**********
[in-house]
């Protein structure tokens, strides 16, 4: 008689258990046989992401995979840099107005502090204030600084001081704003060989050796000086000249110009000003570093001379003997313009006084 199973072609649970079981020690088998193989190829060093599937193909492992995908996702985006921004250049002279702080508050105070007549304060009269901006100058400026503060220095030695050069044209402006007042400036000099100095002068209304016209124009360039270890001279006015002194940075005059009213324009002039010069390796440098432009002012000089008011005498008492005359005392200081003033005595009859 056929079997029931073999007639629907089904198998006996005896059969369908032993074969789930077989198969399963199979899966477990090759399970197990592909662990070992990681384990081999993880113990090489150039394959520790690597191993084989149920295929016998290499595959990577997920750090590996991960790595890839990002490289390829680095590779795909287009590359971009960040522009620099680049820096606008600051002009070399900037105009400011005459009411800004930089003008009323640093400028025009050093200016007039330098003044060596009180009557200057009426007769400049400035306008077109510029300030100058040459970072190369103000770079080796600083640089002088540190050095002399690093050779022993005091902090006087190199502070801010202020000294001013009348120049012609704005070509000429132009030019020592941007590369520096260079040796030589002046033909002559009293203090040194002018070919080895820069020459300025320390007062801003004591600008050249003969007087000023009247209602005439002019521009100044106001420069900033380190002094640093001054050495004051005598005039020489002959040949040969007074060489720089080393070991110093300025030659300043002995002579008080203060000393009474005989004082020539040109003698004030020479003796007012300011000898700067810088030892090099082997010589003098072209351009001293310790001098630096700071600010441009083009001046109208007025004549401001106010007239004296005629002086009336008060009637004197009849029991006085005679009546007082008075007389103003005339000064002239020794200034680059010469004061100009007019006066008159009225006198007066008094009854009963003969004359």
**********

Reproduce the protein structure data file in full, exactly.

[in-house]
């Protein structure tokens, strides 16, 4: 008689258990046989992401995979840099107005502090204030600084001081704003060989050796000086000249110009000003570093001379003997313009006084 199973072609649970079981020690088998193989190829060093599937193909492992995908996702985006921004250049002279702080508050105070007549304060009269901006100058400026503060220095030695050069044209402006007042400036000099100095002068209304016209124009360039270890001279006015002194940075005059009213324009002039010069390796440098432009002012000089008011005498008492005359005392200081003033005595009859 056929079997029931073999007639629907089904198998006996005896059969369908032993074969789930077989198969399963199979899966477990090759399970197990592909662990070992990681384990081999993880113990090489150039394959520790690597191993084989149920295929016998290499595959990577997920750090590996991960790595890839990002490289390829680095590779795909287009590359971009960040522009620099680049820096606008600051002009070399900037105009400011005459009411800004930089003008009323640093400028025009050093200016007039330098003044060596009180009557200057009426007769400049400035306008077109510029300030100058040459970072190369103000770079080796600083640089002088540190050095002399690093050779022993005091902090006087190199502070801010202020000294001013009348120049012609704005070509000429132009030019020592941007590369520096260079040796030589002046033909002559009293203090040194002018070919080895820069020459300025320390007062801003004591600008050249003969007087000023009247209602005439002019521009100044106001420069900033380190002094640093001054050495004051005598005039020489002959040949040969007074060489720089080393070991110093300025030659300043002995002579008080203060000393009474005989004082020539040109003698004030020479003796007012300011000898700067810088030892090099082997010589003098072209351009001293310790001098630096700071600010441009083009001046109208007025004549401001106010007239004296005629002086009336008060009637004197009849029991006085005679009546007082008075007389103003005339000064002239020794200034680059010469004061100009007019006066008159009225006198007066008094009854009963003969004359």